projections of molecular embeddings (before the last linear layer) w.r.t. their associated predicted labels. Heat colors are interpolations based only on the test molecules from each dataset. Comparing (a) vs (b) and (c) vs (d), we can observe a smoother space of our model compared to the GNN baseline as explained in the main text.
6 Related Work
Graph Neural Networks were introduced by Gori et al. gori2005new and Scarselli et al. scarselli2008graph
as a form of recurrent neural network. Graph convolutional networks (GCN) made their first appearance later on in various forms. Duvenaud et al.
duvenaud2015convolutional and Atwood et al. atwood2016diffusion proposed a propagation rule inspired from convolution and diffusion, although these methods do not scale to graphs with either large degree distribution or node cardinality, respectively. Niepert et al. niepert2016learning defined a GCN as a 1D convolution on a chosen node ordering. Kearnes et al. kearnes2016molecular also used graph convolutions with great success to generate high quality molecular fingerprints. Efficient spectral methods were also proposed bruna2013spectral; NIPS2016_6081. Kipf & Welling kipf2016semi simplified their propagation rule, motivated as well from spectral graph theory (hammond2011wavelets), achieving impressive empirical results. Most of these different architectures were later unified into a message passing neural networks framework by Gilmer et al. gilmer2017neural, which applies them to molecular property prediction. A directed variant of message passing was motivated by Dai et al. dai2016discriminative, which was later used to improve stateoftheart in molecular property prediction on a wide variety of datasets by ChemProp (yang2019analyzing). Another notable application includes recommender systems (ying2018graph). Ying et al. ying2018hierarchical proposed DiffPool, which performs a pooling operation for GNN in a hierarchical fashion. Inspired by DeepSets zaheer2017deep, Xu et al. xu2018powerful suggest both a simplification and generalization of certain GNN architectures, which should theoretically be powerful enough to discriminate between any different local neighborhoods, provided that hidden dimensions grow as much as the input size. Other recent approaches suggest to modify the sumaggregation of node embeddings in the GCN architecture with the aim to preserve more information kondor2018covariant; hongbin2020geomgcn. On the other hand, Hongbin et al. hongbin2020geomgcn propose to preserve more semantic information by performing a bilevel aggregation which depends on the local geometry of the neighborhood of the given node in the graph. Other recent geometryinspired GNN include adaptations to embeddings lying in hyperbolic spaces (liu2019hyperbolic; chami2019hyperbolic) or spaces of constant sectional curvature (bachmann2019constant).7 Conclusion
We propose : an enhancement of GNN architectures replacing sumaggregation of node embeddings via Optimal Transport geometry. We introduce an efficient regularizer which prevents the enhanced model from collapsing back to standard aggregation. Empirically, our models show strong performances in different molecular property prediction tasks. The induced geometry of their latent representations also exhibits stronger correlation with target labels.
We thank Louis Abraham for a counter example of positivedefiniteness of the Wasserstein Kernel, Andreas Bloch for help with figures and Wengong Jin & Rachel Wu for detailed comments and feedback.
References
Appendix A Further Details on Contrastive Regularization
a.1 Motivation
One may speculate that it was locally easier for the model to extract valuable information if it would behave like the Euclidean component, preventing it from exploring other roads of the optimization landscape. To better understand this situation, consider the scenario in which a subset of points in a free point cloud “collapses", i.e. become close to each other (see Figure 3), thus sharing similar distances to all the node embeddings of real input graphs. The submatrix of the optimal transport matrix corresponding to these collapsed points can be equally replaced by any other submatrix with the same marginals (i.e. same two vectors obtained by summing rows or columns), meaning that the optimal transport matrix is not discriminative. In general, we want to avoid any two rows or columns in the Wasserstein cost matrix being proportional. An additional problem of point collapsing is that it is a nonescaping situation when using gradientbased learning methods. The reason is that gradients of these collapsed points would become and remain identical, thus nothing will encourage them to “separate" in the future.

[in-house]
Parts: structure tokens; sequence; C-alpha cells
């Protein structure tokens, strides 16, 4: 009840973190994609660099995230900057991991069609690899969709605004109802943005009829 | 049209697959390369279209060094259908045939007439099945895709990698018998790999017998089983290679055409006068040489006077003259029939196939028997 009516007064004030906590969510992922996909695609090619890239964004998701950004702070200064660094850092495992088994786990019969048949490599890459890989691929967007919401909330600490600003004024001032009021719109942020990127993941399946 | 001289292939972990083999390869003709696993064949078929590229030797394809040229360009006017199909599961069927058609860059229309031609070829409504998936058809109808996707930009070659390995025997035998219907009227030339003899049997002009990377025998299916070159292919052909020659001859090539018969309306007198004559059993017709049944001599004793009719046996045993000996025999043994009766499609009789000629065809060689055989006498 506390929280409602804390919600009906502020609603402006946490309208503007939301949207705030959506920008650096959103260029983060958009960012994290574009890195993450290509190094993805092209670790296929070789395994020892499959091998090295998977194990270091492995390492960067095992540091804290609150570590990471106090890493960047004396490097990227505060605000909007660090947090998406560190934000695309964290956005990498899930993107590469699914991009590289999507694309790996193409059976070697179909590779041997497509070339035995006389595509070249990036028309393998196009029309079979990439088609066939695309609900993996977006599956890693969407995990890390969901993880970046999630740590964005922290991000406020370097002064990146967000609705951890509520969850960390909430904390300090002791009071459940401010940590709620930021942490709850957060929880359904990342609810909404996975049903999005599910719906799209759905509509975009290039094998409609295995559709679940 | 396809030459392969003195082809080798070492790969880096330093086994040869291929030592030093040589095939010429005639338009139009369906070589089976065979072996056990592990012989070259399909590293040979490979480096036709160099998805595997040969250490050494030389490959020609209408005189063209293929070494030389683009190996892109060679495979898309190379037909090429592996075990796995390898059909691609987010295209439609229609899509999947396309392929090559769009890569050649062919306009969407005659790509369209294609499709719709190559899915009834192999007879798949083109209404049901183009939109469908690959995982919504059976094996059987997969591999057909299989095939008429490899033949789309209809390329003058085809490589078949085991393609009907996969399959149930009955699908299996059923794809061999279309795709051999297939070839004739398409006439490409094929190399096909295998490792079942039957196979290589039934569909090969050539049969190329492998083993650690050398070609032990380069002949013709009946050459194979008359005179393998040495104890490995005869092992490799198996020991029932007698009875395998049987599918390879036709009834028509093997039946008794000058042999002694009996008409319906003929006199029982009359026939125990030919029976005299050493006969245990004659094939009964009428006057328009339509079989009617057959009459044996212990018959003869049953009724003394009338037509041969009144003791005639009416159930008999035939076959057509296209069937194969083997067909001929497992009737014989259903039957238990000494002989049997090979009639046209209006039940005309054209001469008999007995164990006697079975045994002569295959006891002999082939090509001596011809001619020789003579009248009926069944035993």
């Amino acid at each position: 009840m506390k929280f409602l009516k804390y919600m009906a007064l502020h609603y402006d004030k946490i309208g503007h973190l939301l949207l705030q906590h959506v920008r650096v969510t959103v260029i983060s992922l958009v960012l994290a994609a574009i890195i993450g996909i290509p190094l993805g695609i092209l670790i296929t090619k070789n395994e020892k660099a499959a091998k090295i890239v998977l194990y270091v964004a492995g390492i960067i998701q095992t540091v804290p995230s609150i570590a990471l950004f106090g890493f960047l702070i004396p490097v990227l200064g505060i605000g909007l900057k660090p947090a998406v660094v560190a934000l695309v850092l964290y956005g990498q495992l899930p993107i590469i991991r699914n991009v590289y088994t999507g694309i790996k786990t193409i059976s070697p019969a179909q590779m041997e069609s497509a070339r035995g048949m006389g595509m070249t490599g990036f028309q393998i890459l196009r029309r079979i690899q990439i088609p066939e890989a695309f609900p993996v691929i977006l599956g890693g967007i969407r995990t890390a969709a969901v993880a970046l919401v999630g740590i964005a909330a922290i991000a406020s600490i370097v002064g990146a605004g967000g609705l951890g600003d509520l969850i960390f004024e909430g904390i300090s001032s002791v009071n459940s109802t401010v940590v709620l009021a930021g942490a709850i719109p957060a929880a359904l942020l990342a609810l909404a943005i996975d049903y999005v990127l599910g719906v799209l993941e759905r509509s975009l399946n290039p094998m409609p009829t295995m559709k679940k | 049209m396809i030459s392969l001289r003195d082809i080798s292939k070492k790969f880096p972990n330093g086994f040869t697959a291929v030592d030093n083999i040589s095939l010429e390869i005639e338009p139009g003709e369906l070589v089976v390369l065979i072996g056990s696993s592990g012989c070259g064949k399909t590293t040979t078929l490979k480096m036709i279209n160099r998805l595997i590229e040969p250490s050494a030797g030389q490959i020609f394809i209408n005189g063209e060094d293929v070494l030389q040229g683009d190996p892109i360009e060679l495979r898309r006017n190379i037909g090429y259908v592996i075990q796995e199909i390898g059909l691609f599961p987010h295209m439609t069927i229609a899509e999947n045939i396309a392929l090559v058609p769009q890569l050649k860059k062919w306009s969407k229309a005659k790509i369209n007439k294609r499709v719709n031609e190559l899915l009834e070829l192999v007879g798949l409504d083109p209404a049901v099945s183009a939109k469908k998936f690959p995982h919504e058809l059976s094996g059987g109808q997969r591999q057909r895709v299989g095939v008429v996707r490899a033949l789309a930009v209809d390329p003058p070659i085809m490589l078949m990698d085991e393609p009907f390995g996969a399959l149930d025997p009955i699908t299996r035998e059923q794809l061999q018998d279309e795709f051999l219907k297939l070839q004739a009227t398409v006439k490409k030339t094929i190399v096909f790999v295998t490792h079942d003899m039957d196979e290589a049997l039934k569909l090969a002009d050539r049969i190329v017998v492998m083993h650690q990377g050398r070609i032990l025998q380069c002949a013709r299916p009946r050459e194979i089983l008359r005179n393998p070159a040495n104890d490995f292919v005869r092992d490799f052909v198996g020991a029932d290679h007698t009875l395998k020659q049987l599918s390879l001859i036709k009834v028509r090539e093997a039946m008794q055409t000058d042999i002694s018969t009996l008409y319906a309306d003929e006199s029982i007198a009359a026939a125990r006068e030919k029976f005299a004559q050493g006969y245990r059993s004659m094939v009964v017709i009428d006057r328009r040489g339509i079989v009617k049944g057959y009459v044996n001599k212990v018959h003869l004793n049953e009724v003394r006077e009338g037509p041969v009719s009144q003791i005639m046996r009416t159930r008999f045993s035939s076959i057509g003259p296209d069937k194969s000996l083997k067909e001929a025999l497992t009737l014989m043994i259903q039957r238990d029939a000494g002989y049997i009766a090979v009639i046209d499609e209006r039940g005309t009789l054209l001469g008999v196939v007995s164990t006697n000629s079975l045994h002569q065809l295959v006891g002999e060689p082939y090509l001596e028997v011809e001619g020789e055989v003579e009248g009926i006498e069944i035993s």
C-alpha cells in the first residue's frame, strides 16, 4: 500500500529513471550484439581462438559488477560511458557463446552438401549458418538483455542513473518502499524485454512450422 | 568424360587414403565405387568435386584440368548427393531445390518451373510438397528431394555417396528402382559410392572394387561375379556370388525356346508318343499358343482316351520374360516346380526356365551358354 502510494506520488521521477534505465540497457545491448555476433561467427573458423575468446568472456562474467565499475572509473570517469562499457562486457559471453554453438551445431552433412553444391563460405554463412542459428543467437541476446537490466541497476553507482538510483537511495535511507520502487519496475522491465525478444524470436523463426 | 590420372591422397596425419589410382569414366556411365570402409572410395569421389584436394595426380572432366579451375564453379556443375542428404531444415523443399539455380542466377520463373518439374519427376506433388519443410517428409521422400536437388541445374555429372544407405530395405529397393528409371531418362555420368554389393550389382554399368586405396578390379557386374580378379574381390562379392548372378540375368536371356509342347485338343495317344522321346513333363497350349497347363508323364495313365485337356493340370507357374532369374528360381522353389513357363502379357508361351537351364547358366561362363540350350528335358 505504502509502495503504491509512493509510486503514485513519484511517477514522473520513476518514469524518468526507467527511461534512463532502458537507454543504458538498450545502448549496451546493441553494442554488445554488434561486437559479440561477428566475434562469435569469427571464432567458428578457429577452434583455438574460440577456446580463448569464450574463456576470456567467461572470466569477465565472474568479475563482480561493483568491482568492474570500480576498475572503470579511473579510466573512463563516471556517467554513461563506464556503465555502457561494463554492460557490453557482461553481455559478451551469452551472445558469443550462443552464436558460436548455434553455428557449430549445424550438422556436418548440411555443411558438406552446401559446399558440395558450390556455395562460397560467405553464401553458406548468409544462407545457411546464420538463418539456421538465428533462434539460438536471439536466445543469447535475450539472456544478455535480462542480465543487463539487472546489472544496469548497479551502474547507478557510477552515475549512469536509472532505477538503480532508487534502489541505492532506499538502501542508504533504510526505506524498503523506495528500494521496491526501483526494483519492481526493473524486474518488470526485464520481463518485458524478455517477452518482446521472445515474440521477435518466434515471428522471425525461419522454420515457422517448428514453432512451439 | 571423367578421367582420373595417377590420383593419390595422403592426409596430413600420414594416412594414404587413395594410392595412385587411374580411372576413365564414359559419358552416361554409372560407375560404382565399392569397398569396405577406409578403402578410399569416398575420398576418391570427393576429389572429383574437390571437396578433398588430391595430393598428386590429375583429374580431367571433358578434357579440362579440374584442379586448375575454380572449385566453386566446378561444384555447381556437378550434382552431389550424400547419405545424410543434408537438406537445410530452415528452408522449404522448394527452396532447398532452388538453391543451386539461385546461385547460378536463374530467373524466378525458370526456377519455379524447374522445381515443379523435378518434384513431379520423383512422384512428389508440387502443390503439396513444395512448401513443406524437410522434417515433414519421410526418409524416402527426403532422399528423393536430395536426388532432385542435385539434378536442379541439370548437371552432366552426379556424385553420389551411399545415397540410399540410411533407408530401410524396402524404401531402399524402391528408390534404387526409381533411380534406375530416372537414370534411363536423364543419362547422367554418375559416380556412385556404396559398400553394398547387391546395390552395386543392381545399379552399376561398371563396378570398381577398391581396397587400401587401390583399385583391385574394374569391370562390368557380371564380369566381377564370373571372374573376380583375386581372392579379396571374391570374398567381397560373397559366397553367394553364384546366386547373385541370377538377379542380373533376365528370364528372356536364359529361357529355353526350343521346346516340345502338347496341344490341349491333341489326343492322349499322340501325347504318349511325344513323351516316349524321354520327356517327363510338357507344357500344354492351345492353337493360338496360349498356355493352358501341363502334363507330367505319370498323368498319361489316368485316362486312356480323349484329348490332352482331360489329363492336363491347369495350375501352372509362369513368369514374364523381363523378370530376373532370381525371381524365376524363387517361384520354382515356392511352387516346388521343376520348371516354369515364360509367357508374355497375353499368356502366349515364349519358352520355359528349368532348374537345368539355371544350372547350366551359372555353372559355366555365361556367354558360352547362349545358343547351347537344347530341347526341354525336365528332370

a.2 On the Choice of Contrastive Samples
Our experiments were conducted with ten negative samples for each correct transport plan. Five of them were obtained by initializing a matrix with uniform i.i.d entries from and performing around five Sinkhorn iterations [cuturi2013sinkhorn] in order to make the matrix satisfy the marginal constraints. The other five were obtained by randomly permuting the columns of the correct transport plan. The latter choice has the desirable effect of penalizing the points of a free point cloud to collapse onto the same point. Indeed, the rows of index points in , while its columns index points in .
Appendix B Theoretical Results
b.1 Proof of Theorem 1
1.
Let us first justify why is not universal. Consider a function such that there exists satisfying both and . Clearly, any function of the form would take equal values on and and hence would not approximate arbitrarily well.
2.
To justify that is universal, we take inspiration from the proof of universality of neural networks [cybenko1989approximation].
Notation.
Denote by the space of finite, signed regular Borel measures on .
Definition.
We say that is discriminatory w.r.t a kernel if for a measure ,
for all and implies that .
We start by reminding a lemma coming from the original paper on the universality of neural networks by Cybenko [cybenko1989approximation].
Lemma.
If is discriminatory w.r.t. then is universal.